NAG Online > Technology > System Builder’s Guide: June R20,000 to R30,000

System Builder’s Guide: June R20,000 to R30,000

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Dun dun dun duuuuuuuun dun, dun dun dun duuuuuuuun dun, dun dun dun duuuuuuuuuuuuuun dun, dun dun nan duuuuuuuuuuuuuuuun. It’s the last of the System Builder’s guides for this month and we’re into the eye-wateringly high price points where you’d have to contemplate living with close on a year of debt just to afford one of these rigs. Still, this is what PC gamers live for – the ability to pick and choose which components they want and spec out a rig completely when they want it to last as long as possible. Follow me after the jump and see what’s in store for you if you have anything between R20,000 and R30,0000 burning a hole in your pocket. Also, I actually have a recommendation for the R30,000 bracket this time around.

R20,00000 Budget – Kicking In To High Gear

5760 x 1080p with Ultra details and 4x AA, UltraHD 4K with High details and 4x AA
Processor Intel Core i7-4770K 3.5-3.9GHz Unlocked R4169
CPU Cooler Corsair Hydro H75 All-In-One water cooler R1005
Motherboard ASRock Z97 Extreme6 LGA1150 R2778
Memory Crucial Ballistix Tracer LED DDR3-1866 8GB R1072
Graphics MSI Gaming Radeon R9 290 4GB GDDR5 R5797
Power supply Corsair CS650M 650W Modular 80Plus Gold R1133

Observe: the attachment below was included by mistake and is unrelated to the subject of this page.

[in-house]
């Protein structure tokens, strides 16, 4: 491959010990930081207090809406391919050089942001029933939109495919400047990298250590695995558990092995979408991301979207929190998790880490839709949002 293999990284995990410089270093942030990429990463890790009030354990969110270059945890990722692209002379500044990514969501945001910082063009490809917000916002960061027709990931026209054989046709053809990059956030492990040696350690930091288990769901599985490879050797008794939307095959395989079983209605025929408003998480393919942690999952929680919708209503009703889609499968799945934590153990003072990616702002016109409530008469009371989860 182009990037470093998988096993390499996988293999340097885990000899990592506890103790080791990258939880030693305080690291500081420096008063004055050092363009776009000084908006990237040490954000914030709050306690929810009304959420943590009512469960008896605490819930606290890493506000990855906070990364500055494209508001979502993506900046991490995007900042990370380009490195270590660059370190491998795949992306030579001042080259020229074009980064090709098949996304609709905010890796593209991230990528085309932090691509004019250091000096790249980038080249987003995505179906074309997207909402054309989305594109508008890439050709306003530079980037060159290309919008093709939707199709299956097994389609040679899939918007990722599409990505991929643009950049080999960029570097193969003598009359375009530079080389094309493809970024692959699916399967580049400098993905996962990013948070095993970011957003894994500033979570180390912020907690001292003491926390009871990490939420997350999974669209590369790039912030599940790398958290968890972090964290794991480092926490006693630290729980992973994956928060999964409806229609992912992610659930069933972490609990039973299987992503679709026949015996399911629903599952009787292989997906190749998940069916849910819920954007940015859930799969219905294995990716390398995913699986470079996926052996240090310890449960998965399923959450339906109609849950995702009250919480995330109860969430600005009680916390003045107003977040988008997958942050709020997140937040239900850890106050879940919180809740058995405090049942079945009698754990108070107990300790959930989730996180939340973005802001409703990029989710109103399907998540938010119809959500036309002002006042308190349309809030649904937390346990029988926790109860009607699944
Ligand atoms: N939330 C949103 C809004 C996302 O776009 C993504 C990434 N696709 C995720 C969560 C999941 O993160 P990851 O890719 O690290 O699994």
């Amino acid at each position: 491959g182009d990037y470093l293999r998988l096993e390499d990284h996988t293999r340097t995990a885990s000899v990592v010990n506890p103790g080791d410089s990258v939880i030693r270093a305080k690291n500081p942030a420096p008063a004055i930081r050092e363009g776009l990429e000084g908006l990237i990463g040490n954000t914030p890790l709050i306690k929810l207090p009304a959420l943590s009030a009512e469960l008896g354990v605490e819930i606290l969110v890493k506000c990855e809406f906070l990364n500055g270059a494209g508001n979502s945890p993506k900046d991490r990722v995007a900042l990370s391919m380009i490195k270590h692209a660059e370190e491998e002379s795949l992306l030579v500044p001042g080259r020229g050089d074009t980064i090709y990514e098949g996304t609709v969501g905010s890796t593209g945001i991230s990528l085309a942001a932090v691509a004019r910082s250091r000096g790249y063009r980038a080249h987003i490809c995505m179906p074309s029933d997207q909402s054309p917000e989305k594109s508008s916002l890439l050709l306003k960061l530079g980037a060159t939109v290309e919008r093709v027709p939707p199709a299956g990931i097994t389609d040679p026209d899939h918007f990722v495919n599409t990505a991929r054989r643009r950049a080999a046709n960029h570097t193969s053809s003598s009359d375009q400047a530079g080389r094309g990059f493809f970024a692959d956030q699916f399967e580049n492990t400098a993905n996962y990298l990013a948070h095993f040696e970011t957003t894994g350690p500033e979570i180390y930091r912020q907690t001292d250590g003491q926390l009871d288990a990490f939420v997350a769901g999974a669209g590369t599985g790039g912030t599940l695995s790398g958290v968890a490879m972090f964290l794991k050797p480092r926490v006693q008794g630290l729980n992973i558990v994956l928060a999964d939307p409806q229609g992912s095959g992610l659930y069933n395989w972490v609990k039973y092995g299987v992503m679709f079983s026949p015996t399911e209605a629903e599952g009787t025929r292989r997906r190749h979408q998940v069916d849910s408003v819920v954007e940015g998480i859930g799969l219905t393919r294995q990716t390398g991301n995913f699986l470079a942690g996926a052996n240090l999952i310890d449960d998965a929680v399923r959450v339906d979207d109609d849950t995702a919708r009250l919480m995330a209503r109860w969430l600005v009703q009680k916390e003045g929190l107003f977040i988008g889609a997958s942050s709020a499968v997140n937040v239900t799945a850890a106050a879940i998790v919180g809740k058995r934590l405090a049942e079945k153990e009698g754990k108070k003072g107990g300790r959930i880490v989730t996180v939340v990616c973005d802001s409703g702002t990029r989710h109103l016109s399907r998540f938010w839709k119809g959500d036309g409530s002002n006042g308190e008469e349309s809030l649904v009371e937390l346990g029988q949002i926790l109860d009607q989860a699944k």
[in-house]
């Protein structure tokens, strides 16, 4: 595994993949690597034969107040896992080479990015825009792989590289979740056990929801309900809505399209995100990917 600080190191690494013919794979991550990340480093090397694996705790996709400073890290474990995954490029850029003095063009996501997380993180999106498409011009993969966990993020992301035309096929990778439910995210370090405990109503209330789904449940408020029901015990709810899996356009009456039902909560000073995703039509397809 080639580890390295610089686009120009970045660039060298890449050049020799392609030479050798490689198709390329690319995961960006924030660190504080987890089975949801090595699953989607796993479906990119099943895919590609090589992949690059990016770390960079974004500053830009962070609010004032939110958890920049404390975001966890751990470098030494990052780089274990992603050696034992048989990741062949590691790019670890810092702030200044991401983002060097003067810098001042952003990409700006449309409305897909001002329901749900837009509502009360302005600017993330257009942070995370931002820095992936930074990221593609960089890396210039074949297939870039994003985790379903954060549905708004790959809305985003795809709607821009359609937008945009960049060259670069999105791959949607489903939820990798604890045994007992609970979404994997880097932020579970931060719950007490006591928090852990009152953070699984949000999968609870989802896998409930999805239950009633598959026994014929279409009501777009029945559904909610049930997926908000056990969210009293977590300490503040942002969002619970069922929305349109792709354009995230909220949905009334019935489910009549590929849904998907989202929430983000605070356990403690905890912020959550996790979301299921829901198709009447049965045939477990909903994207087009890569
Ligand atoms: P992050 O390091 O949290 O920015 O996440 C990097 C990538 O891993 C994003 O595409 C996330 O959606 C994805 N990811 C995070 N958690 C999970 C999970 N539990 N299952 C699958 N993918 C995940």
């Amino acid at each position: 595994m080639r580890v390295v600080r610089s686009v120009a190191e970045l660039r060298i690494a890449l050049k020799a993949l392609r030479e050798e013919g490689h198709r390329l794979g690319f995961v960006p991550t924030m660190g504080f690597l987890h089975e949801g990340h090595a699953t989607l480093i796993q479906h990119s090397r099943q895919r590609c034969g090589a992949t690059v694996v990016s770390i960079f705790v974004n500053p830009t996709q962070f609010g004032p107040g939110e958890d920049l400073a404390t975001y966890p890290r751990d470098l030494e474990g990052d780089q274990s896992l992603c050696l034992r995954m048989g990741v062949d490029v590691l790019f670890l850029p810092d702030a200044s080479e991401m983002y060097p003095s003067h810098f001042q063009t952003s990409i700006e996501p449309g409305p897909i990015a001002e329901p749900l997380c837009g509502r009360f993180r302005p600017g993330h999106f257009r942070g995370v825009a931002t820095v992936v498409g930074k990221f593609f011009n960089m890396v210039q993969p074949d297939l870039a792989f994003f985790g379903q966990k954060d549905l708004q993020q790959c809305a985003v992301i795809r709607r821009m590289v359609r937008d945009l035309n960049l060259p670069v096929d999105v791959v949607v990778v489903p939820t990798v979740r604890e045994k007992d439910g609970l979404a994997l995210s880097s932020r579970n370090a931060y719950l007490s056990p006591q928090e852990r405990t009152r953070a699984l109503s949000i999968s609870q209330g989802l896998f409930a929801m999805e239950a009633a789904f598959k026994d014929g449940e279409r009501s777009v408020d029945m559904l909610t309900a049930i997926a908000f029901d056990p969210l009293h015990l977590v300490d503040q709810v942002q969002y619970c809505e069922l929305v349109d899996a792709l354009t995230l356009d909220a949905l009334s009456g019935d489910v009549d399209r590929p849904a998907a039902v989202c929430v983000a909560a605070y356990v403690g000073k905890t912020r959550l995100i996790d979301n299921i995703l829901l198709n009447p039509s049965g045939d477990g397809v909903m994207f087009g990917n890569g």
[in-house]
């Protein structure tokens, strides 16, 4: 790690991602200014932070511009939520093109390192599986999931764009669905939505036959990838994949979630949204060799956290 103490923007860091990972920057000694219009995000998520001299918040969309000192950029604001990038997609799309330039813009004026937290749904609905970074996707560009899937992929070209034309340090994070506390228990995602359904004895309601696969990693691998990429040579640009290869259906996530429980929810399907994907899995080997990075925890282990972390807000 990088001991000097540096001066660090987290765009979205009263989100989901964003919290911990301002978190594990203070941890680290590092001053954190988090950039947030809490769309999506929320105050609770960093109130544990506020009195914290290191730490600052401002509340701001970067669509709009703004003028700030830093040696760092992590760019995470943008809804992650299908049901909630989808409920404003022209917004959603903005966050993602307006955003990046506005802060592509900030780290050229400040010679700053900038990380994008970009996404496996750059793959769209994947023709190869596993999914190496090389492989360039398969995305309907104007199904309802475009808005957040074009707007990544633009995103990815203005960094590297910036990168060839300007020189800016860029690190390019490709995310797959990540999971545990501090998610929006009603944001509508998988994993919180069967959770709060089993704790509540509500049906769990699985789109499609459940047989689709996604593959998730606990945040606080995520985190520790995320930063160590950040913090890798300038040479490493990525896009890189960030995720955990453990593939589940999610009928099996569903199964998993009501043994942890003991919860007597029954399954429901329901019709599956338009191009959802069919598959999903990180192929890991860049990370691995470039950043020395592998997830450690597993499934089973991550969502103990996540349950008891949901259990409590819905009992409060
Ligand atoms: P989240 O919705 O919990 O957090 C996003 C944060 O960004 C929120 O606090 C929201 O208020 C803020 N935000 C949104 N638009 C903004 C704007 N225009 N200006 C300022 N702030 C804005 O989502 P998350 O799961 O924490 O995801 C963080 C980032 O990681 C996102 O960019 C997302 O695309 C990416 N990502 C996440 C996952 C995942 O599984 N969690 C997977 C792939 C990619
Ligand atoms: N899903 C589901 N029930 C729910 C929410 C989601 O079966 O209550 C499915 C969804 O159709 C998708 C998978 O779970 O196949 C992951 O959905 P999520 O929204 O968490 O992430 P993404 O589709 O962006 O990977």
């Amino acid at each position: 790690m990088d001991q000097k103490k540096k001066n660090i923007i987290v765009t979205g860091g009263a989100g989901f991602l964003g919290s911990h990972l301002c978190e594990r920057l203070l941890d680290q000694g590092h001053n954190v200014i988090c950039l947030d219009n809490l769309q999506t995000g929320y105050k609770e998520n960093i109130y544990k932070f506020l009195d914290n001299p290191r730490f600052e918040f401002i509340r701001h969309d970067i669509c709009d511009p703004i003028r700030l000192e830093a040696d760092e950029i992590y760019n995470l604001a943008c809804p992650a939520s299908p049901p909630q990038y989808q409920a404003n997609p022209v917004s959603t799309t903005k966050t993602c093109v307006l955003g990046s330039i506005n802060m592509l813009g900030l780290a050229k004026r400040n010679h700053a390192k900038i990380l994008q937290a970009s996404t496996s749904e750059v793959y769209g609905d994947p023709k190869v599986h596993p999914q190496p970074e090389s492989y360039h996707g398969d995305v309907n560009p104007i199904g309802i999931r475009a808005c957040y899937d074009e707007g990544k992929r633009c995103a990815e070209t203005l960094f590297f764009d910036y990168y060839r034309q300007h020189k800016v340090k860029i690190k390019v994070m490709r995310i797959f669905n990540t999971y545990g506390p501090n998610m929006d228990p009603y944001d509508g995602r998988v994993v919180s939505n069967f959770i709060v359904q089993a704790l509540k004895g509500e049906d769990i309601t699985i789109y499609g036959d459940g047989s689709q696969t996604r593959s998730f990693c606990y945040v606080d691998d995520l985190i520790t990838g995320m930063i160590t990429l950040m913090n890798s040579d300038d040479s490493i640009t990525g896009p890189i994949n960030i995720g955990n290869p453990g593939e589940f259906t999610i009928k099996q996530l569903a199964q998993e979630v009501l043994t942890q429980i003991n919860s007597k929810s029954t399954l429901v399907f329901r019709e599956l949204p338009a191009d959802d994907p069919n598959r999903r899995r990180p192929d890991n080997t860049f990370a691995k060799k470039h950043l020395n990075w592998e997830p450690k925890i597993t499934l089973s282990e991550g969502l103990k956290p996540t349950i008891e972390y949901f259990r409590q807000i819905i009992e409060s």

Chassis NZXT Source 530 Full Tower R1299
Optical drive
Hard drive Seagate Barracuda 3TB 7200RPM R1381
Solid state drive Crucial MX100 256GB SSD R1430
Total (Rands): R20,064

Some of the recent price drops have given us cause to celebrate because hardware that was previously just out of our budget in the April guide now fits into the budget with no problem at all. We’re now sitting with an unlocked Core i7-4770K and an extremely versatile motherboard in the ASRock Z97 Extreme 6, complimented by the Crucial Tracer RAM  that we’ve had here throughout the month.

The MSI Radeon R9 290 carries over from the R16.5k budget from last week and is perfectly suited here as well. There is absolutely nothing that this rig wouldn’t be able to launch and chew through because of all the CPU and GPU horsepower shoved in here. Corsair’s CS650M makes a repeat appearance, offering very good efficiency, hardware and flexibility for the money.

We’ve bumped up to the NZXT Source 530 for the rest of the builds here and there are very few chassis that can compete with it. Its one of the most affordable full tower chassis on the market and there are many ways in which you can tweak the Source’s thermal performance to your liking. Rounding things out is a 3TB hard drive for storage and the odd game (up from 2TB in April) and Crucial’s MX100 serves as our boot drive, with enough storage for all your applications as well as 3-5 games that you play regularly.

Nothing especially special with the build, really, but it’s good value for money. R20,000 is where diminishing returns begin to kick in, but only at R30,000 does it come into full force.

R24,000 Budget – Hurting That Wallet!